On April 22, marking the Earth Day, about 1500 people participated in the Science March in Dallas, Texas. The crowd was a composite ranging from toddlers on their parents’ shoulders to distinguished professors from local universities, along with my fellow postdocs. They came with witty t-shirts and clever memes artistically handwritten or printed on sign boards. Although people individually appeared enthusiastic to promote science, the group energy level was sort of subdued. There was no clear leadership or instruction spearheading the rally with a singular voice, but rather multiple scattered factions, each chanting their own pre-rehearsed set of slogans. The march itself was extremely peaceful and not as disruptive as one would have hoped. The timing and route chosen was such that it did not interfere with the neighborhood activities or draw enough public and media attention.
Despite having no anticipation regarding the response or outcome of the march, I find it difficult to reconcile the two streams of thought in this exercise. On one hand, there was a sense of tremendous camaraderie among participants excited about science and congratulating each other for the awesome design and display of intellectually stimulating placards and apparel. For me, the march instilled a feeling of belonging to a larger, committed workforce that understands the importance of, and is driven by, evidence-based science, just like myself and my peers. Even if momentarily, it inspired me to continue my current efforts in advancing biomedical science. On the other hand, even in the face of tough policy rulings that threaten to acknowledge the vitality of scientific endeavors in maintaining the health and prosperity of human civilization, scientists demonstrated incredible politeness and discipline, in keeping with their inherent professional temperament. They were not angry enough to express dissent of any sort, which if intentional, would defeat the purpose of creating an impact, both in the short and long term. The marchers’ voices were not targeted to any specific element in the system that needs to be addressed with high priority, thereby eliminating the question of any relevant person or office taking special notice, leave alone offence. The press coverage of this event was relatively insignificant even on the local scale. If even a record-breaking NASA astronaut, a biochemist by training, emphasizing STEM education, demanding continued science funding support, and performing forward flips from the ISS in conversation with POTUS, finds it difficult to gather a momentum on science policy changes, we as ordinary scientists certainly need to devise additional/ alternative strategies to influence policy.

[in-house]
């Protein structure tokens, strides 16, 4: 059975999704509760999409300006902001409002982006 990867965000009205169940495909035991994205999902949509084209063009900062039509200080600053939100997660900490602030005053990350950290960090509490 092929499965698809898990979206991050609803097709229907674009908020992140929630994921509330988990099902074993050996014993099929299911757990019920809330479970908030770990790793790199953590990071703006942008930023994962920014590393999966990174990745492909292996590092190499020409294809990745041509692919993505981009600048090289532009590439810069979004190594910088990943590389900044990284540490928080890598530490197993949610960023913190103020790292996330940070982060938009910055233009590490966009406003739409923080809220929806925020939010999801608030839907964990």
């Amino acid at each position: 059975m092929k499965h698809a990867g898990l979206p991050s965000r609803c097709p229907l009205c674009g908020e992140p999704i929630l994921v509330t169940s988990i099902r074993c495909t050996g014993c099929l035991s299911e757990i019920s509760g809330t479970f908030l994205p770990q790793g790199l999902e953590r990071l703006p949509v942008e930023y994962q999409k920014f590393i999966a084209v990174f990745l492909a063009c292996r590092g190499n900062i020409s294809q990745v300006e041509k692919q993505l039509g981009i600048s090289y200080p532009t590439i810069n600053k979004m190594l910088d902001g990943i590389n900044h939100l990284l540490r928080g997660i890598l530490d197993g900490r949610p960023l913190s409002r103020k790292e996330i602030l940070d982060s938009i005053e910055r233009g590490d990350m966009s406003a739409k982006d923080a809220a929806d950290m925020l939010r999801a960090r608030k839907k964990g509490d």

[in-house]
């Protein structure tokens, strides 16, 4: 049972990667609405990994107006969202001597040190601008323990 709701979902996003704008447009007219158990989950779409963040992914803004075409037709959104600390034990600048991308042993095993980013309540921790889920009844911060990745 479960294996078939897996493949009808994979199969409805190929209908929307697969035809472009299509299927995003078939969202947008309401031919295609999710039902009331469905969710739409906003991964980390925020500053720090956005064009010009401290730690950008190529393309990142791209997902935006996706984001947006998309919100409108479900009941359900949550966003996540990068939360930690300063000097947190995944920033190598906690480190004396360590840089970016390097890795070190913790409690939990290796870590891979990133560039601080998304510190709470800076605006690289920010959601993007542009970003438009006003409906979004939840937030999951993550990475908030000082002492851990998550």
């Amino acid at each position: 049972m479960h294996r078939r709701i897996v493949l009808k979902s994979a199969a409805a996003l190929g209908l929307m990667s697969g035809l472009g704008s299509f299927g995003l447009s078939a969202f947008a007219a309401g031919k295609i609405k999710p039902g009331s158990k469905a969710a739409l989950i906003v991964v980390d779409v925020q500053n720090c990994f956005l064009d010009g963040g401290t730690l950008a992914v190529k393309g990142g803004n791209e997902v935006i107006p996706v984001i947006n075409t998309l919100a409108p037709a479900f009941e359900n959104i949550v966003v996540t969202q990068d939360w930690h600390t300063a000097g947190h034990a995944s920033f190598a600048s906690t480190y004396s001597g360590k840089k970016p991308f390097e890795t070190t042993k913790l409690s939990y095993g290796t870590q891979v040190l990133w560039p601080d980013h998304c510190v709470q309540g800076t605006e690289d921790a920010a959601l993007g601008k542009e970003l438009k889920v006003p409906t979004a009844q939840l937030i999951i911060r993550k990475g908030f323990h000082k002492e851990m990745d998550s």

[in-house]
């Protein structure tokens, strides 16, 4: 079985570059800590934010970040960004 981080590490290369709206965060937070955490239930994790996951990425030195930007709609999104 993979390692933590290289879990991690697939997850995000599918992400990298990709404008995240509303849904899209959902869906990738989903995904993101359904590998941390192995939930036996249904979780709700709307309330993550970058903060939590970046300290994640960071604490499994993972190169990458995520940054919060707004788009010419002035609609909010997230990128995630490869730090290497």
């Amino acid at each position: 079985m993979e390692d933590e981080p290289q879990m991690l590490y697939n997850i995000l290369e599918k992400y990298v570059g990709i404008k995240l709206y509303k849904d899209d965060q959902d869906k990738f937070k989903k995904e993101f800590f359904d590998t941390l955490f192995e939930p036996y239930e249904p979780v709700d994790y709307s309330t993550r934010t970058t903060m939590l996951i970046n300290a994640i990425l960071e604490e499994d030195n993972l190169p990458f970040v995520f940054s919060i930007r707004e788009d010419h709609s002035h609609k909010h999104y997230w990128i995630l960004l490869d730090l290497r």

In my opinion, the Science March at least in Dallas and arguably nationwide was primarily for us scientists to come together and simplistically portray our shared passion. It served as a much-needed motivator to actively pursue and spread the cause of science. As far as impact on policies is concerned, the bullet is more stationary than the target in this context. I would be surprised if there is any impact at all.
Aditya Kulkarni is an oncology scientist by day and adrenaline junkie by life. He enjoys developing biomedical content. Check out his profile to know more: https://www.linkedin.com/in/biosketchadityakulkarni/